Places to visit include: Barnsdale Gardens : Began in 1983 presented by the late Geoff Hamilton for BBC gardeners world Wingwell Nursey and ArtDejardein sculpture garden Lydington Bede House Normanton Church Museum Whissendine Windmill Oakham Castle Rutland Railway Museum: The museum has an open air steam centre which hosts a large collection of steam and diesel locomotives, wagons, vans and coaches. It is dedicated to telling the story of railways, especially the local iron stone quarrying. Gates Nurseries and Tearoom voted winner in the UK Garden Centre of the year 2005/6 Grainstore brewery and pub
For more information visit www.rutnet.co.uk
STAMFORD –7 Miles
Stamford is renowned for its historical, architecture. Declared a conservation area in 1967 and is proclaimed as’the finest stone town in England’,
Specialist shops include china, wholefoods, confectionery, quality boutiques, interior design, art galleries, antiques, bookshops, crafts and giftware together with major high-street retailers and a wide choice of cafes, restaurants, inns and tearooms.
Stamford is famous for Burghley house and the Burghley horse trails which is the premiere equestrian and social event in the international sporting calendar.
Burghley house: Is the largest and grandest house of the Elizabethan age, which has the finest example of Elizabethan architecture. Regular events are held throughout the year at Burghley, for more details contact www.burghley.co.uk
Other places in Stamford to visit
Stamford local market on Fridays
PETERBOROUGH – 15 Miles
Peterborough can offer little boutiques in the Westgate Arcade, Enjoy the high street stores in the Queensgate shopping mall, Rivergate, Hereward Cross or south of the city at Serpentine Green.
Peterborough is wonderfully accessible and has all the shops you could ever need within easy walking distance. Easy parking at the multi-storey car parks. The centre itself is traffic free so sit back and relax at an outdoor cafe and refresh yourself with a cooling drink as you enjoy a little people watching.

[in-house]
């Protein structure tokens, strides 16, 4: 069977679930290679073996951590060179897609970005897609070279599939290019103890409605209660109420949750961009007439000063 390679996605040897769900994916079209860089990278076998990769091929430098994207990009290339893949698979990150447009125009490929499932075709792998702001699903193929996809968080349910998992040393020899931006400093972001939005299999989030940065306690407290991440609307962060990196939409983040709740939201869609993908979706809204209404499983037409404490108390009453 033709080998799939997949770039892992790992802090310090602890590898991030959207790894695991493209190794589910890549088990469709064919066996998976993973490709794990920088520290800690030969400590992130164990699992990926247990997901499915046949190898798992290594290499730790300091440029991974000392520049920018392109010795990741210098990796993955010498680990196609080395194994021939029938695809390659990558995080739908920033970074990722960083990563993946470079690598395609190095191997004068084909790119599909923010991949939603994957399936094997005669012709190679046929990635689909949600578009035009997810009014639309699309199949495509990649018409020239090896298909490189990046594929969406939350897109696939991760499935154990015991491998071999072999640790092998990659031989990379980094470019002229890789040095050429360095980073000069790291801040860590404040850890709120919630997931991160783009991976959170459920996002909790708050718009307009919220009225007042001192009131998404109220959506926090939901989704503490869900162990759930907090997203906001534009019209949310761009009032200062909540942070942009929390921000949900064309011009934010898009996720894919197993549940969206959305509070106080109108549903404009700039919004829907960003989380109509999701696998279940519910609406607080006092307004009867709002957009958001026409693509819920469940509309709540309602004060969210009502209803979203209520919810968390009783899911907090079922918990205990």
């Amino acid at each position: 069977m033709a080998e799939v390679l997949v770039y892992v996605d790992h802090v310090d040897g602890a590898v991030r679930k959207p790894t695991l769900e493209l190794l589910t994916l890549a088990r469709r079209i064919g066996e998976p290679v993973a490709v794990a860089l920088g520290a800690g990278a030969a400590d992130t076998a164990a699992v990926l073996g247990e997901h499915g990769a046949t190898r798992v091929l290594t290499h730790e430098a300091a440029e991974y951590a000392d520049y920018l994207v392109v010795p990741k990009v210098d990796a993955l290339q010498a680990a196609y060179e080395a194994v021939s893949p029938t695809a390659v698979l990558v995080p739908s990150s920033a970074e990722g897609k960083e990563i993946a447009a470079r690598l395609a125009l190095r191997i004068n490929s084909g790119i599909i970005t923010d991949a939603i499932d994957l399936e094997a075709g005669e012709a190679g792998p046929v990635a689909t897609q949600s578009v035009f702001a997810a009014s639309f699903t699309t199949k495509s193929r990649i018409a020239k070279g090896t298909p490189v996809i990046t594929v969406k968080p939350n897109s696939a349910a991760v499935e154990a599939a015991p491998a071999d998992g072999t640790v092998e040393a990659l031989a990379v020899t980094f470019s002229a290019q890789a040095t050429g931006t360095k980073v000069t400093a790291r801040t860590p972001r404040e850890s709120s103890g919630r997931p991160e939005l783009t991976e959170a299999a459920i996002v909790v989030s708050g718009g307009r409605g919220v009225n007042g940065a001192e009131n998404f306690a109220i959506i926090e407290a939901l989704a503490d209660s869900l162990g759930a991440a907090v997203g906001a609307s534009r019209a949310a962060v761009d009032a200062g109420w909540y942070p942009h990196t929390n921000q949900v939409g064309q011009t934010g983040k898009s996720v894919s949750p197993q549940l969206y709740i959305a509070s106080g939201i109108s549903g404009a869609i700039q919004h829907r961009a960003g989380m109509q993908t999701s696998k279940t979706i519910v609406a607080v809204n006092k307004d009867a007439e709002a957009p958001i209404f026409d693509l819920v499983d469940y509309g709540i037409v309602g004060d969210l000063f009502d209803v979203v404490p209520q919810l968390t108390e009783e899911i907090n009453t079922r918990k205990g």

There is also the under-cover market to browse around which is open Tuesdays to Saturdays. Or you can visit one of the international street markets that are held throughout the year.
Peterborough is a vibrant modern city,with a wealth of history. Visit Flag Fen Bronze Age Centre where archaeologists found the oldest wheel in Britain. Visit the “new” 12th century cathedral with the largest surviving example of a painted wooden ceiling from the Middle Ages.
Peterborough Museum is the city’s most haunted building – you can join in a ghost tour if you dare! They also have one of the best collections of marine monsters in the world.
Places to visit
Nene Valley Railway
Flag Fen Britains Bronze Age Centre
Sacrewell Farm and Country Centre
MELTON MOWBRAY – 12 Miles
Is located in the heart of the East Midlands in the county of Leicestershire. Melton is well known for its world famous Pork Pies and Stilton Cheese.
Places to visit – For more information visit www.melton .co.uk
LEICESTER – 25 Miles
Leicester’s central shopping region boasts several different shopping areas, as well as Europes largest covered market, many streets also provide a wealth of different local and national stores.
Leicester has markets located in the heart of the city at Beaumont Leys. The city centre market has been in existence since 1300 AD. The markets offer a variety of merchandise ranging from fresh fruit, vegetables, flowers, meat products, to fabric, upholstery, garments etc.
Places to visit in Leicester
The Sir Isaac Newton Science Discovery Centre
National space centre
Stamford local market on Fridays
GRANTHAM: 15 miles from Stretton Lakes
Grantham is a market town within the South Kesteven district of Lincolnshire, England. Located along the River Witham, The town is best known as the place where Isaac Newton went to school
Places to visit include:
Easton Walled Gardens
Little Ponton House
St Wulframs Church
For more information visit www.grantham-online.co.uk